Collaborative negotiation requires participants to perfect the art and science of exercising our own self-interests while tending to the relationship. It is important to balance one’s own interests while facilitating a counterpart’s interest.  There is often a tendency for collaborative negotiators to accommodate by saying “yes” when they want to say no.

For others, they find themselves attacking or blaming others in stressful situations and will regret the impact of their sharp words.  There are others who tend to avoid a difficult negotiator and say nothing at all and pretend not to be bothered.  This decision to avoid such a situation, however, leaves them with an emotional sense of injustice and abuse which makes their lives miserable as they lose vitality and feel dread in the negotiation. As Martin Luther King Jr. is famous for saying, “Our lives begin to end the day we become silent about things that matter.”

Like Ury, I have observed negotiators gain insight and power when they challenge the assumption that either their own self-interests or the relationship matter and must trump the other.  The critical key is to remember that it is not about giving up your own power or the relationship.  Ury uses the chestnut tree to illustrate the need for negotiators to have a very deep root system grounded in their own values and intentions which allow them to stand tall in order to say “no.”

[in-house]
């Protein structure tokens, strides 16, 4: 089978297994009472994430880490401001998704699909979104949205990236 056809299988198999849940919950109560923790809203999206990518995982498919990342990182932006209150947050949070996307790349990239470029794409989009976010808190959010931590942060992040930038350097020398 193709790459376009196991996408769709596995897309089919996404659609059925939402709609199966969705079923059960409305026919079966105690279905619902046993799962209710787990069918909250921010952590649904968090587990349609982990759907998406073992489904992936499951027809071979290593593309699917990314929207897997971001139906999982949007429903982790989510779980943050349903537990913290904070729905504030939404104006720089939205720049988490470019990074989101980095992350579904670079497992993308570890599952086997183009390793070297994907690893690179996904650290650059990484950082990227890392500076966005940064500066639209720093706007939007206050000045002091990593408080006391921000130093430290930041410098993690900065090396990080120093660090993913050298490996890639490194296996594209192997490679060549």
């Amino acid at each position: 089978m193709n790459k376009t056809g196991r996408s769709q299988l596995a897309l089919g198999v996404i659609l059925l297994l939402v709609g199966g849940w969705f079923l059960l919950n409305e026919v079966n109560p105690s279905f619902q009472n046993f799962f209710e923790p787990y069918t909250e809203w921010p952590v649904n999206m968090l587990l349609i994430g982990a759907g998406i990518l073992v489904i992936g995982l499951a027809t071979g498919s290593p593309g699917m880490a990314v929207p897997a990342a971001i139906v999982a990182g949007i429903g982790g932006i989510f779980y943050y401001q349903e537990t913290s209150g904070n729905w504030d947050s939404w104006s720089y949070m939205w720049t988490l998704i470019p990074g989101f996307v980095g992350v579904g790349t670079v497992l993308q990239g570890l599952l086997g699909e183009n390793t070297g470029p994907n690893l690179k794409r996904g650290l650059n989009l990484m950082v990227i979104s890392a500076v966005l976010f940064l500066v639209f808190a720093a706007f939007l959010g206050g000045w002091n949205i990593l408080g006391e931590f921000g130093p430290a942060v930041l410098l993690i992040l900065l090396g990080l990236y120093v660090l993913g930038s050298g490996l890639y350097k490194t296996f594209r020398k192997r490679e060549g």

This deep root system provides the courage and vitality to transform the social interactions that richly blossom into more sustainable and satisfying relationships. Negotiators can say “no” skillfully and wisely when they create and protect what they want, and change what does not work.

By saying “no” to competing demands for their time and energy, negotiators can create space for more creative and sustainable opportunities for themselves and others in their lives.

The key is to know deeply which people, activities and values really matter the most. One of the top real estate negotiators’ secrets I witnessed last week was that they understood how important it is to have a clear understanding of their own values and needs. This kind of mind, body and spirit alignment about their self-interests is the key to their top performance and the ability to say “no.” This is not an easy skill to perfect, but with practice and mindfulness it provides significant power.